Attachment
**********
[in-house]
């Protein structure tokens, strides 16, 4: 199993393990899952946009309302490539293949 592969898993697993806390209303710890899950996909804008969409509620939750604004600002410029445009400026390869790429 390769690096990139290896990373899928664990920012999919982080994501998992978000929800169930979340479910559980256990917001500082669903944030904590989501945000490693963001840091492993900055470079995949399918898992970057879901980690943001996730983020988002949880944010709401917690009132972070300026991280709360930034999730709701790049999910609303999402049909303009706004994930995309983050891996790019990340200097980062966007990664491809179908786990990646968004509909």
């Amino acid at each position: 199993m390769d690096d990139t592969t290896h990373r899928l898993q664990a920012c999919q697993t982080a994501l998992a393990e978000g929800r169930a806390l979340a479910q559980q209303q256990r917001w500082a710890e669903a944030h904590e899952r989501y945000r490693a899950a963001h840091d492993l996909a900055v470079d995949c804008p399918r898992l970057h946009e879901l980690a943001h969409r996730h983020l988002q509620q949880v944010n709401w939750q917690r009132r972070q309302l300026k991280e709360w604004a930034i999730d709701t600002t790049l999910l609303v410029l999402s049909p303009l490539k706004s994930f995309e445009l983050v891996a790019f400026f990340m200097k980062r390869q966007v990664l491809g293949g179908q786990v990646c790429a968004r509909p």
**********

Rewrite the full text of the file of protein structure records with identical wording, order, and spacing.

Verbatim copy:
[in-house]
């Protein structure tokens, strides 16, 4: 199993393990899952946009309302490539293949 592969898993697993806390209303710890899950996909804008969409509620939750604004600002410029445009400026390869790429 390769690096990139290896990373899928664990920012999919982080994501998992978000929800169930979340479910559980256990917001500082669903944030904590989501945000490693963001840091492993900055470079995949399918898992970057879901980690943001996730983020988002949880944010709401917690009132972070300026991280709360930034999730709701790049999910609303999402049909303009706004994930995309983050891996790019990340200097980062966007990664491809179908786990990646968004509909």
């Amino acid at each position: 199993m390769d690096d990139t592969t290896h990373r899928l898993q664990a920012c999919q697993t982080a994501l998992a393990e978000g929800r169930a806390l979340a479910q559980q209303q256990r917001w500082a710890e669903a944030h904590e899952r989501y945000r490693a899950a963001h840091d492993l996909a900055v470079d995949c804008p399918r898992l970057h946009e879901l980690a943001h969409r996730h983020l988002q509620q949880v944010n709401w939750q917690r009132r972070q309302l300026k991280e709360w604004a930034i999730d709701t600002t790049l999910l609303v410029l999402s049909p303009l490539k706004s994930f995309e445009l983050v891996a790019f400026f990340m200097k980062r390869q966007v990664l491809g293949g179908q786990v990646c790429a968004r509909p």